Royal Marine fights off Taliban with bullet in head


It had been a morning of fierce close-quarter combat with incessant fire coming from insurgents in the heart of Taliban country. As the Royal Marines edged their way past the high walls of a compound the section commander, a corporal, fell to the ground with two shots to the groin.

The team had walked into an ambush and Marine Sam Alexander knew that the only chance they had was to fight their way through. He picked up a heavy machine-gun and "traded lead" with the insurgents just 15 metres away. Running out of ammunition, he opened up with his 9mm pistol until that too was spent. The Taliban fighters were forced to withdraw and found themselves being hunted as they ran into other marine units coming in from the flanks.

By his bravery, 26-year-old Marine Alexander saved the life of the shot corporal and also earned vital minutes for the rest of the team from 42 Commando to gain cover. What made his actions even more remarkable was that just a few hours earlier he had been shot in the head, the bullet embedding itself in his helmet. Waving away offers to fall back, he had insisted on continuing with the others as they went through compounds clashing repeatedly with the insurgents.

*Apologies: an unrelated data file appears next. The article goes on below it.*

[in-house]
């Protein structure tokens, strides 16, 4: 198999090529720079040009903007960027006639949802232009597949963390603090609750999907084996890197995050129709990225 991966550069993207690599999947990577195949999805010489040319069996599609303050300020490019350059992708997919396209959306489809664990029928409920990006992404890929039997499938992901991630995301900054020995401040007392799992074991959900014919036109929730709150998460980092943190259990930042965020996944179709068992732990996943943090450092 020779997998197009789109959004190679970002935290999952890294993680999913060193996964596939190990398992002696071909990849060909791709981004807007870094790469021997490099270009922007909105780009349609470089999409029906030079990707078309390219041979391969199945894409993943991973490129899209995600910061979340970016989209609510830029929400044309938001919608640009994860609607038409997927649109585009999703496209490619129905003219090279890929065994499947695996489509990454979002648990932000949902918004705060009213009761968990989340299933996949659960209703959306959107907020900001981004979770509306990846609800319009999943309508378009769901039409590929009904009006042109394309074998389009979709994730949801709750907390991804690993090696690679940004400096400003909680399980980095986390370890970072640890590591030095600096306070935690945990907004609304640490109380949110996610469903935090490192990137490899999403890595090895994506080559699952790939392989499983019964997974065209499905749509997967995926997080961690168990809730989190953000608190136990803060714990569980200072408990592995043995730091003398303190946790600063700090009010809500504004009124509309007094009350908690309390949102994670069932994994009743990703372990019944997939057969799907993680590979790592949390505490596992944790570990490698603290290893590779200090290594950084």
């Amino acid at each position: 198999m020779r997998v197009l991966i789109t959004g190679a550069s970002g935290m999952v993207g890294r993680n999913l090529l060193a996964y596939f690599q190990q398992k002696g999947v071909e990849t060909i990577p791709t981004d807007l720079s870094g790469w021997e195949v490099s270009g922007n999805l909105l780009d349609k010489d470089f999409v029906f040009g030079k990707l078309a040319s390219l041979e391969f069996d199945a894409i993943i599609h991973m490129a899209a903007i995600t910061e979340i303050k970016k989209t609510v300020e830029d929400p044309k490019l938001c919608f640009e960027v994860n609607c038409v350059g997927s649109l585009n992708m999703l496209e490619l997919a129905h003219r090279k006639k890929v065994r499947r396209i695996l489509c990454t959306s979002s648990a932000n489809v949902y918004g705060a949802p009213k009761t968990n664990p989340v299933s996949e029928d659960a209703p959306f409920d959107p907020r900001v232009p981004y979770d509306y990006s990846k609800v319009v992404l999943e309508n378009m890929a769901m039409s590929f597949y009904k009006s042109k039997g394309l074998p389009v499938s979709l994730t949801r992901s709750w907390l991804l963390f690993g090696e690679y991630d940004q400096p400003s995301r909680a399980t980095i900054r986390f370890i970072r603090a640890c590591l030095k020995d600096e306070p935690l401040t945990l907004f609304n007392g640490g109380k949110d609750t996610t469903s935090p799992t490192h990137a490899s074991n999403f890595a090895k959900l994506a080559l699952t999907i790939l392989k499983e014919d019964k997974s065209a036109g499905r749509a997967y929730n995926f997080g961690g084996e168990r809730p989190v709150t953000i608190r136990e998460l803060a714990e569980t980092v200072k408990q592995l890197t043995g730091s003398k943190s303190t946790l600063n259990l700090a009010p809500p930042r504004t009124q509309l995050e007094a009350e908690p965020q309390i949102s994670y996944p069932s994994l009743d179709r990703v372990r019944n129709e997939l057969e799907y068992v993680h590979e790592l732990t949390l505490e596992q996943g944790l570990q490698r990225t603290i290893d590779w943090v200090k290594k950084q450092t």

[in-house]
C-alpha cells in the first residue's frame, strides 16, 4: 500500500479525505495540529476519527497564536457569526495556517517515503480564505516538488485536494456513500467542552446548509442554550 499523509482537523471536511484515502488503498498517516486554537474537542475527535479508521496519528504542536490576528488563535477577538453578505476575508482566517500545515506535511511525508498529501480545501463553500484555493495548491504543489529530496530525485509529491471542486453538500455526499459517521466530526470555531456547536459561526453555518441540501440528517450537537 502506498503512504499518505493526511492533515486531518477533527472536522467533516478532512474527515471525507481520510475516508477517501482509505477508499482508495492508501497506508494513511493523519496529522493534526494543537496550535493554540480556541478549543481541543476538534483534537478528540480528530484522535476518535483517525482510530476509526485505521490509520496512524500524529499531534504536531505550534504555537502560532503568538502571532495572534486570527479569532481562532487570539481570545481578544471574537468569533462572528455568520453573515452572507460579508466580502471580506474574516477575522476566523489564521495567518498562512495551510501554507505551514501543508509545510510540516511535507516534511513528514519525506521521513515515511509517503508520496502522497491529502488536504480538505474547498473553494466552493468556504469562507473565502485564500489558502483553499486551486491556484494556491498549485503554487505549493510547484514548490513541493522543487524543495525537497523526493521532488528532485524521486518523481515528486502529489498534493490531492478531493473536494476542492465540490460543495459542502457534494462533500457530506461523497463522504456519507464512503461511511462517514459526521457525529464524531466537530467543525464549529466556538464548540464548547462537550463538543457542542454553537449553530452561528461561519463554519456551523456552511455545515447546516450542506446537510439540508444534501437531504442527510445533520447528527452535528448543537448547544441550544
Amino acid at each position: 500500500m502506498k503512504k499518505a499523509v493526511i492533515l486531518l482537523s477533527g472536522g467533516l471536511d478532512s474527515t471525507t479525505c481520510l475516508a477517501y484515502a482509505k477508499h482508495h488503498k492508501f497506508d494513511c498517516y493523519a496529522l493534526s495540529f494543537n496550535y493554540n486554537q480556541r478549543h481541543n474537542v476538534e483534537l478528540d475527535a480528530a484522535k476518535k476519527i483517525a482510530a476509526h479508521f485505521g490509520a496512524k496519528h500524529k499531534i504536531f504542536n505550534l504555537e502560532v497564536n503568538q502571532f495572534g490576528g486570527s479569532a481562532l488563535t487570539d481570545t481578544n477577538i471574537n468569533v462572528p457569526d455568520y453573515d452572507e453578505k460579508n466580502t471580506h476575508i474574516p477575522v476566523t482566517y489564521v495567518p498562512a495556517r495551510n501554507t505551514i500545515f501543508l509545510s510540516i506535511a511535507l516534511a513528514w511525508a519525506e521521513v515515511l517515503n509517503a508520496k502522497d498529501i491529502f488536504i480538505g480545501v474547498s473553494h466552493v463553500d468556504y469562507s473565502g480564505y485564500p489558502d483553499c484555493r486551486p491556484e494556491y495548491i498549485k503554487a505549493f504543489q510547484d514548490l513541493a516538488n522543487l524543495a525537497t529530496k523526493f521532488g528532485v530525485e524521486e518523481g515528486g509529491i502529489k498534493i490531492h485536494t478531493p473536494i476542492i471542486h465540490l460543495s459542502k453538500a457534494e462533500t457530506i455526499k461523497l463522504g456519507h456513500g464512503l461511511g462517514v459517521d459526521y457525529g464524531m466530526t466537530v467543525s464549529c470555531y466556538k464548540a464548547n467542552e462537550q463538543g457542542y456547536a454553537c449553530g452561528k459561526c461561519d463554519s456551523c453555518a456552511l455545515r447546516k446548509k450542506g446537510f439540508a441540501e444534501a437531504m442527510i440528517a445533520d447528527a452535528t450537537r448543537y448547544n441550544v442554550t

Marine Alexander continued with Operation Abii Toorah, Pashtu for Blue Sword, one of a series of missions led by the marines in Helmand which also involved Afghan troops and a Danish contingent with Leopard tanks. The fighting went on with little let-up for the two remaining days, until the Taliban withdrew from the area.


The marines say they came across some of the fiercest resistance they have faced from the insurgents, who were being aided, it is claimed, by Pakistani, Chechen and Arab fighters. According to British forces, "several dozens" of the enemy were killed and more than 100 injured. It was also the first time the Taliban had carried out repeated night attacks, with large bands of fighters attempting to break through the lines while reinforcements arrived from surrounding regions over the days.


This is a tactical mistake by the Taliban to give battle with forces that can call on superior fire power. They have been getting away from this kind of contact lately, but if they return to it, it will be a gift to our forces.

The bravery of the Royal Marine is certainly noteworthy. The British fighting forces have been first rate in this war. The same cannot always be said for their leadership.


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